When I want entertainment I don’t go to the bank…

A colleague recently told me that the staff at their bank now dress up in fancy clothes, run around the customer area trying to crack jokes and generally behave as if they were part of a performance at Sideshow Alley at the Royal Easter Show.

I’m sure there’s a reason for this behaviour. Most likely it came from a highly strategic strategy planning document produced by the strategic marketers in the strategic planning area of the bank. It probably had a title something like: ‘Strategy 2012 – making the customer banking experience more fun’ …strategically speaking.

We agreed it was a bit strange, as we don’t want our ‘banking experience’ to be fun, just efficient. I forgot all about it all until last Friday, when I went into a National Australia Bank (known as nab) for the first time in over 20 years. I was doing the banking for a friend who was incapacitated.

The first warning sign about my pending ‘banking experience’ was the loud music being played through the ceiling. As you know, music tastes vary across generations and within generations, so the task of delivering music to suit all customer tastes would not be an easy one. Certainly the doof-doof sounds didn’t appeal to my musical preferences.

I assume there were a few strategic focus groups conducted to determine the most appropriate music and the odd strategic planning session to determine the audio strategy for the branches. But the volume was quite loud, I assume to drown out the sounds of the street noise – trucks, equipment and the like. It forced you to almost shout at the poor teller to make yourself heard, pardon me?

The second warning was the branded ‘kids corner’ with a few random toys. As anyone  knows (even non-strategic people), the body language of a kids corner implies the service will take a long time. Because if you have to entertain the kids it means you’re waiting around somewhere in a queue.

The next warning about my forthcoming ‘banking experience’ was the row of plasma screens behind the teller area. They displayed trivia questions. But before the answer to the trivia question was given you had to endure a nab advertisement. I am not making this up.

Take a minute to think about this – some super-strategic team of strategy planners and strategic executives, has decided that the strategic solution to the problem of waiting around in queues is to force people to watch trivia Q&A and bank advertisements.

Why not use the bank’s strategic planning genius to solve the problems of the delays in the first place? Invent a solution to poor service, rather than give up and try to make the ‘banking experience’ more fun? I just want to do my banking and get out. I don’t want to be delayed, let alone ‘entertained’ during the delay.

The answer, from my humble observation, was to employ the right amount of staff to serve the customers – nab certainly has the profits to pay for a few more staff.

You see, there were three teller windows in this particular branch. It was lunchtime on Friday. Guess how many tellers were working? You guessed good – only one teller window was working. And in my layman’s opinion, if you had three tellers working, you would decrease the delay in serving customers so the bank doesn’t have to worry about trivia contests, kids’ corners, doof-doof music and other ‘entertainment’. But that’s just me.

I did eventually get served. Although during my waiting around I noticed that nab branding was everywhere – even little carry bags designed to look like fashion shopping bags, branded highlighters, pens, note paper and more.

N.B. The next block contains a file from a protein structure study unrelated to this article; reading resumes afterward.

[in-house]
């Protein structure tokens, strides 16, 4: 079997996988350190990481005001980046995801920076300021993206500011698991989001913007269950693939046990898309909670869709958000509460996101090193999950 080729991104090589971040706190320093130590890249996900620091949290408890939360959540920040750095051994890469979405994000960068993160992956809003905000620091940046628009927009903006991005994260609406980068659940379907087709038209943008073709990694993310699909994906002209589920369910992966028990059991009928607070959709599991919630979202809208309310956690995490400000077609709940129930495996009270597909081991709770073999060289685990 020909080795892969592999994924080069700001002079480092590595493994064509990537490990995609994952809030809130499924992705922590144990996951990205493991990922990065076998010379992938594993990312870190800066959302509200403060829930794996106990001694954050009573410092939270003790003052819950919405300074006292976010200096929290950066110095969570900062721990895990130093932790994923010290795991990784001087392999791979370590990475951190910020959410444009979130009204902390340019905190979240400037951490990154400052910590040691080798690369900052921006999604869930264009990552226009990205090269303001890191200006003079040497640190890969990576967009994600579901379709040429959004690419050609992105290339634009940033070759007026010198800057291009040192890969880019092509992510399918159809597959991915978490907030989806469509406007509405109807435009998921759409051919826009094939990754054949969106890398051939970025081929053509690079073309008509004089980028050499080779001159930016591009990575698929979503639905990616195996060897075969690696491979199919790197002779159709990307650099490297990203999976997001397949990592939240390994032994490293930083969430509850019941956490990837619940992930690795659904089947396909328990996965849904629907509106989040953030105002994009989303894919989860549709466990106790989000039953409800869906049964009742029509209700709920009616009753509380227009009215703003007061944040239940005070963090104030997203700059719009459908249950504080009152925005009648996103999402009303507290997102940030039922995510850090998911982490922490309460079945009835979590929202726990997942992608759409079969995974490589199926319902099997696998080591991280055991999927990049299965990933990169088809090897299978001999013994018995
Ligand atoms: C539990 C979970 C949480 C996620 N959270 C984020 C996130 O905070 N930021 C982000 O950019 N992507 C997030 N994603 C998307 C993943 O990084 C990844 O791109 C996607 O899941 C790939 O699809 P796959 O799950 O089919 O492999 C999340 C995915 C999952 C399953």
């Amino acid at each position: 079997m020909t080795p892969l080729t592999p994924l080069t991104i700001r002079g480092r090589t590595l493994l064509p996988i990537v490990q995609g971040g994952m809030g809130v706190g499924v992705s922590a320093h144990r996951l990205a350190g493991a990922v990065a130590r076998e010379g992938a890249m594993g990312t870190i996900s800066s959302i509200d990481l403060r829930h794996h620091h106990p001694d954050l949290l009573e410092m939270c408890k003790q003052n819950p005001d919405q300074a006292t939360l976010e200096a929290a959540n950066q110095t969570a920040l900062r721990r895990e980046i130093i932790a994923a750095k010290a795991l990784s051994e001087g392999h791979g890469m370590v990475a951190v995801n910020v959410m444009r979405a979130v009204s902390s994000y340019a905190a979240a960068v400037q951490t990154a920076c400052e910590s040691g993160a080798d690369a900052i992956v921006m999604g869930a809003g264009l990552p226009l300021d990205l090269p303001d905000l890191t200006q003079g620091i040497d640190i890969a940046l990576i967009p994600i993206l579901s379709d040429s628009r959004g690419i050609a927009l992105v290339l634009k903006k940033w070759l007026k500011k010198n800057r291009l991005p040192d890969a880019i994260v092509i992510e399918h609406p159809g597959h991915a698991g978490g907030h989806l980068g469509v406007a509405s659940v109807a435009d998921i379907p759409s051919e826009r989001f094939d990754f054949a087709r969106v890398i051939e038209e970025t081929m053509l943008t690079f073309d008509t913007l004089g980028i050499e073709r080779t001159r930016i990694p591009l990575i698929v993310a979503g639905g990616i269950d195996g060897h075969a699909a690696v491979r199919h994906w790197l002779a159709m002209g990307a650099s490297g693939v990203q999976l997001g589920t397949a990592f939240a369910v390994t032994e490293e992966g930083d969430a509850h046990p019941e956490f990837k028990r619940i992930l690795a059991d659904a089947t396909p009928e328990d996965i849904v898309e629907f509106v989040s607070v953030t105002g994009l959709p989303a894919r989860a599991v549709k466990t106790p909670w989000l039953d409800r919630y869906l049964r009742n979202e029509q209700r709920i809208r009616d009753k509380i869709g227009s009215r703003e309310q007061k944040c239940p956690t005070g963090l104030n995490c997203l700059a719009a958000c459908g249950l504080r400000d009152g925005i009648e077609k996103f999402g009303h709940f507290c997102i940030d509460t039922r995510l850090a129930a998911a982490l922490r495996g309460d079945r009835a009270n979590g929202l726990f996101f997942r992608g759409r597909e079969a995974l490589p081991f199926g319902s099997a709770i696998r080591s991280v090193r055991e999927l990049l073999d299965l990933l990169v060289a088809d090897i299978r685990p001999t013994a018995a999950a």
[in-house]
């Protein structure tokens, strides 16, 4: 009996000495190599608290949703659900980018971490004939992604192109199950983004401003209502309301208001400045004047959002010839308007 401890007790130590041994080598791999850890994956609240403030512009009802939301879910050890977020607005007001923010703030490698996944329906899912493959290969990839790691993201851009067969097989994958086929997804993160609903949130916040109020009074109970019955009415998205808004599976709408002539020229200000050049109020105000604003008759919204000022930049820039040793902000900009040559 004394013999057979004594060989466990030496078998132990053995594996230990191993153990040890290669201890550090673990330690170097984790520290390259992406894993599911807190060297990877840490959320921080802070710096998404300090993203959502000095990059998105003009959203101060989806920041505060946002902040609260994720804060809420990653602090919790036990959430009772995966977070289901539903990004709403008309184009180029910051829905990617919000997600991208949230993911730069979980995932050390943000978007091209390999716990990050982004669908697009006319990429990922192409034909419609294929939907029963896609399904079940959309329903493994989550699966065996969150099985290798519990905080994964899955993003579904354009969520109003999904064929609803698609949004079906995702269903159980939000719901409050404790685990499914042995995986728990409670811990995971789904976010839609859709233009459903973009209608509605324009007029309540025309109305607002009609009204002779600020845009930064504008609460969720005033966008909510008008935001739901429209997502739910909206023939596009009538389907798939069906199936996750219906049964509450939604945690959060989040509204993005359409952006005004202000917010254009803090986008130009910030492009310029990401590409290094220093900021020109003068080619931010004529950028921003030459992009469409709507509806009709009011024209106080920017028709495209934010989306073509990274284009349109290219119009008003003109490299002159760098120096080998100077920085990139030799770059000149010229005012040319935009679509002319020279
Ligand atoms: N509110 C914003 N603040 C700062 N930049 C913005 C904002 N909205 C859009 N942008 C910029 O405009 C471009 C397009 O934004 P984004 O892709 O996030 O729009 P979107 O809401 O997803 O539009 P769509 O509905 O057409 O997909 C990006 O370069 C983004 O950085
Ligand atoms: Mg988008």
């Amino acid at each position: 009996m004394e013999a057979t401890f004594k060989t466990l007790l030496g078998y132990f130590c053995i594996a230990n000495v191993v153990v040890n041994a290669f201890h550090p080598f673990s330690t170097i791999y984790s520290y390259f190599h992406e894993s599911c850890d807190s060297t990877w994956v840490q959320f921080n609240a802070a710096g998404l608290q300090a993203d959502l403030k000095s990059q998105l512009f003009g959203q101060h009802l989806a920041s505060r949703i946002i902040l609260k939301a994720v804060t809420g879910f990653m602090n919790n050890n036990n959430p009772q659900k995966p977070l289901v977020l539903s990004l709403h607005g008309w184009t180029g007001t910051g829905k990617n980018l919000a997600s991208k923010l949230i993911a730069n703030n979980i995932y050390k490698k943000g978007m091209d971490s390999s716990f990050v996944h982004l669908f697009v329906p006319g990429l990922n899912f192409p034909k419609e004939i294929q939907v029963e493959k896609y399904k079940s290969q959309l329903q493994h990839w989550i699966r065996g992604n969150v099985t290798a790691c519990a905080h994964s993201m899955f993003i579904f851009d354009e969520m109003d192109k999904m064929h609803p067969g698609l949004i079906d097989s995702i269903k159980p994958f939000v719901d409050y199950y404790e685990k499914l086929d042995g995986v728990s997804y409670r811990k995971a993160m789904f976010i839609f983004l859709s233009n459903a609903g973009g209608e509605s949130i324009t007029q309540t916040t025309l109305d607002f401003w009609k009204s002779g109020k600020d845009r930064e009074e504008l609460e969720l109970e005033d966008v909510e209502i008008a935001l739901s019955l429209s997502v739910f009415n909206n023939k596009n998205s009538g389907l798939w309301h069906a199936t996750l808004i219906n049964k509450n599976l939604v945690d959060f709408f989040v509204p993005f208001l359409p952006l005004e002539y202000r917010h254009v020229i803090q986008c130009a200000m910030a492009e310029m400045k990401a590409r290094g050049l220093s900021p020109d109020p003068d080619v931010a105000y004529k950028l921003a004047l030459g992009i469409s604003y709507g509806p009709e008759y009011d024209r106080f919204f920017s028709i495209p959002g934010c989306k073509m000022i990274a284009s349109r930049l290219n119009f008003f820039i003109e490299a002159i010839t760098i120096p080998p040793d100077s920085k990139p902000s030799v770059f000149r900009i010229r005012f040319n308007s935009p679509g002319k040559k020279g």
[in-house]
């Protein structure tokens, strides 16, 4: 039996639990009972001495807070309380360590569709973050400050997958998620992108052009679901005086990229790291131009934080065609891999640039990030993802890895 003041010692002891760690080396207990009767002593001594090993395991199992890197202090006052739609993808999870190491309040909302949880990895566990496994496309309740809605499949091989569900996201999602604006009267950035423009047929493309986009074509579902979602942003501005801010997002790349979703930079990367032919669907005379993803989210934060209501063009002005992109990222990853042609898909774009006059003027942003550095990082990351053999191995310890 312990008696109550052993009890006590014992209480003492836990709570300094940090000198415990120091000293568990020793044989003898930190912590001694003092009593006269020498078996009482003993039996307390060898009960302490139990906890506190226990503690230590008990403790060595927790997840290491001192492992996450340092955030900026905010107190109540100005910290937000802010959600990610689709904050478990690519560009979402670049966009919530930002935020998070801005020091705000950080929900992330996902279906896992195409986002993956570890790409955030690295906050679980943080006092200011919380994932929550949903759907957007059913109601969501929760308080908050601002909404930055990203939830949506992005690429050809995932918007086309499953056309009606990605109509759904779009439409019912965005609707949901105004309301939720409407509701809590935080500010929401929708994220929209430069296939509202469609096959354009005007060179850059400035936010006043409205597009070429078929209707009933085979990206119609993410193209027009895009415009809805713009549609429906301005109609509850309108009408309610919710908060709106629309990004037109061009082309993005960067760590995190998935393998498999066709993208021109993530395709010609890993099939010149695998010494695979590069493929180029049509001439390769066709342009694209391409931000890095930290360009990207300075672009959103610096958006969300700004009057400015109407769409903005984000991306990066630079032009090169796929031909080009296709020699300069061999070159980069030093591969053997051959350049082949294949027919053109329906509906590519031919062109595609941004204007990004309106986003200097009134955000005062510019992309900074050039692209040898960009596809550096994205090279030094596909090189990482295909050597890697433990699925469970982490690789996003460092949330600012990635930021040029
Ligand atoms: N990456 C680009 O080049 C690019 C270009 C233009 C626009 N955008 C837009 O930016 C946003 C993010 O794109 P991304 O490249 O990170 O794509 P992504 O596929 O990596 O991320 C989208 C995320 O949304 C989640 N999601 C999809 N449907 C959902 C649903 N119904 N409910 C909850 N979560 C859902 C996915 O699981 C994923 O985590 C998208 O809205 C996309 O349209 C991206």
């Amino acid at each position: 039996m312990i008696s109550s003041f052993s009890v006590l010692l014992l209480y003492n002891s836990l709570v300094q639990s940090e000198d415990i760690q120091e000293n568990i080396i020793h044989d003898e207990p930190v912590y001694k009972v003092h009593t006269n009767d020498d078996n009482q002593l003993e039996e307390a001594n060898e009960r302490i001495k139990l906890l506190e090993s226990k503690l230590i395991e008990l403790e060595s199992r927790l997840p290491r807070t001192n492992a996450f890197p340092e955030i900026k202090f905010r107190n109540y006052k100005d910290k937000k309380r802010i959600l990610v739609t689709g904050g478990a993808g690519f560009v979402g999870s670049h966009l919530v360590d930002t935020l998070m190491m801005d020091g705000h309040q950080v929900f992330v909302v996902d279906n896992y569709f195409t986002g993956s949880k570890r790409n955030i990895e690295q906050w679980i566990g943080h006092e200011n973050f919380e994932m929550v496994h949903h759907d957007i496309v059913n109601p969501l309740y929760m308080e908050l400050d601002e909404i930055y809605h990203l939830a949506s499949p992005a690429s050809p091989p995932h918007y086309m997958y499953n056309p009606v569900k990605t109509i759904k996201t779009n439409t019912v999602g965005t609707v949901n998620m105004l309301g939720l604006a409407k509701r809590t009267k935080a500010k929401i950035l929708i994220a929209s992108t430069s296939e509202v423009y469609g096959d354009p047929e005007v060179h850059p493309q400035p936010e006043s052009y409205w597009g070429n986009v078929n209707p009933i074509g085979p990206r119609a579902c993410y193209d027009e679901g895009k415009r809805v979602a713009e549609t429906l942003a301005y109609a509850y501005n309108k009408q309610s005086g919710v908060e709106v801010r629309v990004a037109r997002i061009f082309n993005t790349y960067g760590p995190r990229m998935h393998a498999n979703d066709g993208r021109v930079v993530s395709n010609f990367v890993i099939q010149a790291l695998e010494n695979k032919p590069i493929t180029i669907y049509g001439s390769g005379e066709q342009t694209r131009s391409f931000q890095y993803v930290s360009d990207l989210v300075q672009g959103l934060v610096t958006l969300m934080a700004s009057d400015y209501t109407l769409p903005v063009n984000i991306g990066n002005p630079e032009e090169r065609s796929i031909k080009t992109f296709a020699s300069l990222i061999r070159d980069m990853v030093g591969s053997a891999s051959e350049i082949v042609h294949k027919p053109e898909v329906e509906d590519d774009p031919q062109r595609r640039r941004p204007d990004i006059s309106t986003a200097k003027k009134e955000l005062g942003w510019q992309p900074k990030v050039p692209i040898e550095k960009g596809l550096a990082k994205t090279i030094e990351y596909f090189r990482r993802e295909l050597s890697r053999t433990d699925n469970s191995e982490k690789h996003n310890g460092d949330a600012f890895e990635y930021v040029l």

There were also ‘shelf-wobblers’ stuck to the teller counter. I’m not sure if these were meant to make the nab customers feel superior or to make potential nab customers feel inferior. They were alleged quotes from other banks’ customers giving excuses as to why they wouldn’t switch banks. Now I’m sure these were obtained legitimately in a strategic focus group and a strategy planner came up with the idea of displaying the quotes as strategically as possible. That’s why these public sledges were displayed right where people were getting served. I suppose they were there to ‘entertain’ you while you wait?  But they did seem a tad patronising and condescending. Certainly a prospective customer (like me) might feel a little offended as a result of reading them, as they implied non-nab customers are jerks.

However. here’s the rest of my ‘banking experience’ for you. After all the power-branding and fun things I’d experienced (and still listening to the music) my teller had a hand-written piece of paper with her name on it, taped over an official brand-guideline approved name tag. It was a Persian name of some sort, Alfalfa or something? A young woman, she wore make-up by Dulux and had horrid chipped nail polish on every finger that she used to process my banking bits. Nothing worse than dirty nails in customer service.

One of my requirements was to deposit a US currency cheque. Unfortunately Alfala didn’t have authority to do so. She had to get the Manager to approve it. So Alfalfa walked out of her open teller box and around me, to a woman sitting at a desk in the middle of the banking chamber, just at the back of the customer queue.

So the Manager of the branch was the one we had all walked past, without a greeting, and was sitting there observing us, while we all waited to be served.

I think it’s obvious how to make the banking experience more enjoyable – but unfortunately it doesn’t need a strategy document or sophisticated strategic thinking. It just needs enough people to do their job as efficiently and pleasantly as possible. Then if we want to, we customers can go and entertain ourselves at the places strategically designed for fun.

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